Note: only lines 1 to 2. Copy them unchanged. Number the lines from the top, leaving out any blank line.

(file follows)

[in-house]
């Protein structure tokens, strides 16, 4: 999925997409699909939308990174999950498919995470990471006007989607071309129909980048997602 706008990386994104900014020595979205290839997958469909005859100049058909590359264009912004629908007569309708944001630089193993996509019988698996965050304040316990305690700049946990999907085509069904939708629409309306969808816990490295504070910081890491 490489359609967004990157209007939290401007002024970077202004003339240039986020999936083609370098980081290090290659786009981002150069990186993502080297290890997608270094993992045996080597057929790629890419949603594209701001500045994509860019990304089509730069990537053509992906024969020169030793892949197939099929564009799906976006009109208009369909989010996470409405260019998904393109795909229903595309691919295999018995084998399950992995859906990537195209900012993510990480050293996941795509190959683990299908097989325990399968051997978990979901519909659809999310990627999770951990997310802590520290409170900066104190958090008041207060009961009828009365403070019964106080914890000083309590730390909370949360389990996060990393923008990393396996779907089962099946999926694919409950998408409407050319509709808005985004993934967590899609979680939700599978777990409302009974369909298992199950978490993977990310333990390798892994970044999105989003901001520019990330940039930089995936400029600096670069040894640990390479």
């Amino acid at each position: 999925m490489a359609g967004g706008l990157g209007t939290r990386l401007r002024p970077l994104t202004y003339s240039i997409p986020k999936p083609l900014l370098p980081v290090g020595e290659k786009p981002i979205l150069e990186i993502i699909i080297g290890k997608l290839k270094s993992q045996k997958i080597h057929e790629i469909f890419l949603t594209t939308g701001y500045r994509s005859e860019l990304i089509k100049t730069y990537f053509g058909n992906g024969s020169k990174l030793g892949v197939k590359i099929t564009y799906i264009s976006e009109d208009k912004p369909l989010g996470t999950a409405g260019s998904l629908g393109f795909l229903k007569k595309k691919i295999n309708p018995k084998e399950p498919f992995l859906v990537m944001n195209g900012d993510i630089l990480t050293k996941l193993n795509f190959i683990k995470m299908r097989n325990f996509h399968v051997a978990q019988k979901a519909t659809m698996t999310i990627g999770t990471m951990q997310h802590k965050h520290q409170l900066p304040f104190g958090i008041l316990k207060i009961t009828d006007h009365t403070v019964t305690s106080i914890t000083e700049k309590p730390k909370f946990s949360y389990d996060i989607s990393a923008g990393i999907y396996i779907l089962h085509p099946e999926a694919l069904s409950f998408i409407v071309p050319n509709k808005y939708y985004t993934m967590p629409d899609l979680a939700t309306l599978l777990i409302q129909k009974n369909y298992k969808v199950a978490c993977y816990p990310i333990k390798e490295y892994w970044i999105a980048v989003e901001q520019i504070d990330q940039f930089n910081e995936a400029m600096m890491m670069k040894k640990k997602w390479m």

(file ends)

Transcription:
[in-house]
């Protein structure tokens, strides 16, 4: 999925997409699909939308990174999950498919995470990471006007989607071309129909980048997602 706008990386994104900014020595979205290839997958469909005859100049058909590359264009912004629908007569309708944001630089193993996509019988698996965050304040316990305690700049946990999907085509069904939708629409309306969808816990490295504070910081890491 490489359609967004990157209007939290401007002024970077202004003339240039986020999936083609370098980081290090290659786009981002150069990186993502080297290890997608270094993992045996080597057929790629890419949603594209701001500045994509860019990304089509730069990537053509992906024969020169030793892949197939099929564009799906976006009109208009369909989010996470409405260019998904393109795909229903595309691919295999018995084998399950992995859906990537195209900012993510990480050293996941795509190959683990299908097989325990399968051997978990979901519909659809999310990627999770951990997310802590520290409170900066104190958090008041207060009961009828009365403070019964106080914890000083309590730390909370949360389990996060990393923008990393396996779907089962099946999926694919409950998408409407050319509709808005985004993934967590899609979680939700599978777990409302009974369909298992199950978490993977990310333990390798892994970044999105989003901001520019990330940039930089995936400029600096670069040894640990390479």